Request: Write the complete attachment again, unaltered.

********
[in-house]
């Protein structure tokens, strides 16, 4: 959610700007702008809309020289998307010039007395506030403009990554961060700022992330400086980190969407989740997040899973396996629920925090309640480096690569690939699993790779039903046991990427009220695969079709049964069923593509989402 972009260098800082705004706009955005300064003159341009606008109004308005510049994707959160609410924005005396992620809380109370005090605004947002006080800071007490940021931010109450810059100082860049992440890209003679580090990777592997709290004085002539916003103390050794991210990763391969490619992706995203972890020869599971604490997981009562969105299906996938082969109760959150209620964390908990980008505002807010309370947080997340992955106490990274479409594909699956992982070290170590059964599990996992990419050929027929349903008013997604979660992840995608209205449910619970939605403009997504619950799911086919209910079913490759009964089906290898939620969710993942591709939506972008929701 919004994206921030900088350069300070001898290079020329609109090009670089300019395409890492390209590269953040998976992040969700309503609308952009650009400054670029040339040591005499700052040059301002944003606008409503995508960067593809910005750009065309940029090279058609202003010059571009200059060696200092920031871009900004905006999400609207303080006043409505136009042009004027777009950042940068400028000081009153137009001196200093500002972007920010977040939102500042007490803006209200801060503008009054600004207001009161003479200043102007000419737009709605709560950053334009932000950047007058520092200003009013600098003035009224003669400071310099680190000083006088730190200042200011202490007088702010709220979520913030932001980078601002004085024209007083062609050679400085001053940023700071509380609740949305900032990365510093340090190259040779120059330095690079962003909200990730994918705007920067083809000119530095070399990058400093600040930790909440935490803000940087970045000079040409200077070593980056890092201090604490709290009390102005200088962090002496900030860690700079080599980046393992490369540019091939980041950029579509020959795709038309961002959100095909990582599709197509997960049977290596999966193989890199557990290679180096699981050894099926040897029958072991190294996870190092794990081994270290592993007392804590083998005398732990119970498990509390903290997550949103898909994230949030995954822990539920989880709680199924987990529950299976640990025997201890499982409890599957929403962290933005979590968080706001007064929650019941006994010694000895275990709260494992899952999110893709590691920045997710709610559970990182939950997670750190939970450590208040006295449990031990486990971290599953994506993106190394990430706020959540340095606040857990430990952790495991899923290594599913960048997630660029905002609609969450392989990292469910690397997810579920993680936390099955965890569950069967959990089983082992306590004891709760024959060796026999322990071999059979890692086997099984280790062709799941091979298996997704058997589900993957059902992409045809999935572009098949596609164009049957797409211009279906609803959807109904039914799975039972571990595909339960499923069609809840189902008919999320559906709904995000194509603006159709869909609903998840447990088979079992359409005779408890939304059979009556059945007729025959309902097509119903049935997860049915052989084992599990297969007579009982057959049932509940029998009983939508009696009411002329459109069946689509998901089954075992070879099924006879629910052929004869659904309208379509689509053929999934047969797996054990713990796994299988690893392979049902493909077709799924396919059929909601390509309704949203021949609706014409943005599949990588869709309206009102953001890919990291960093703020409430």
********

[in-house]
């Protein structure tokens, strides 16, 4: 959610700007702008809309020289998307010039007395506030403009990554961060700022992330400086980190969407989740997040899973396996629920925090309640480096690569690939699993790779039903046991990427009220695969079709049964069923593509989402 972009260098800082705004706009955005300064003159341009606008109004308005510049994707959160609410924005005396992620809380109370005090605004947002006080800071007490940021931010109450810059100082860049992440890209003679580090990777592997709290004085002539916003103390050794991210990763391969490619992706995203972890020869599971604490997981009562969105299906996938082969109760959150209620964390908990980008505002807010309370947080997340992955106490990274479409594909699956992982070290170590059964599990996992990419050929027929349903008013997604979660992840995608209205449910619970939605403009997504619950799911086919209910079913490759009964089906290898939620969710993942591709939506972008929701 919004994206921030900088350069300070001898290079020329609109090009670089300019395409890492390209590269953040998976992040969700309503609308952009650009400054670029040339040591005499700052040059301002944003606008409503995508960067593809910005750009065309940029090279058609202003010059571009200059060696200092920031871009900004905006999400609207303080006043409505136009042009004027777009950042940068400028000081009153137009001196200093500002972007920010977040939102500042007490803006209200801060503008009054600004207001009161003479200043102007000419737009709605709560950053334009932000950047007058520092200003009013600098003035009224003669400071310099680190000083006088730190200042200011202490007088702010709220979520913030932001980078601002004085024209007083062609050679400085001053940023700071509380609740949305900032990365510093340090190259040779120059330095690079962003909200990730994918705007920067083809000119530095070399990058400093600040930790909440935490803000940087970045000079040409200077070593980056890092201090604490709290009390102005200088962090002496900030860690700079080599980046393992490369540019091939980041950029579509020959795709038309961002959100095909990582599709197509997960049977290596999966193989890199557990290679180096699981050894099926040897029958072991190294996870190092794990081994270290592993007392804590083998005398732990119970498990509390903290997550949103898909994230949030995954822990539920989880709680199924987990529950299976640990025997201890499982409890599957929403962290933005979590968080706001007064929650019941006994010694000895275990709260494992899952999110893709590691920045997710709610559970990182939950997670750190939970450590208040006295449990031990486990971290599953994506993106190394990430706020959540340095606040857990430990952790495991899923290594599913960048997630660029905002609609969450392989990292469910690397997810579920993680936390099955965890569950069967959990089983082992306590004891709760024959060796026999322990071999059979890692086997099984280790062709799941091979298996997704058997589900993957059902992409045809999935572009098949596609164009049957797409211009279906609803959807109904039914799975039972571990595909339960499923069609809840189902008919999320559906709904995000194509603006159709869909609903998840447990088979079992359409005779408890939304059979009556059945007729025959309902097509119903049935997860049915052989084992599990297969007579009982057959049932509940029998009983939508009696009411002329459109069946689509998901089954075992070879099924006879629910052929004869659904309208379509689509053929999934047969797996054990713990796994299988690893392979049902493909077709799924396919059929909601390509309704949203021949609706014409943005599949990588869709309206009102953001890919990291960093703020409430």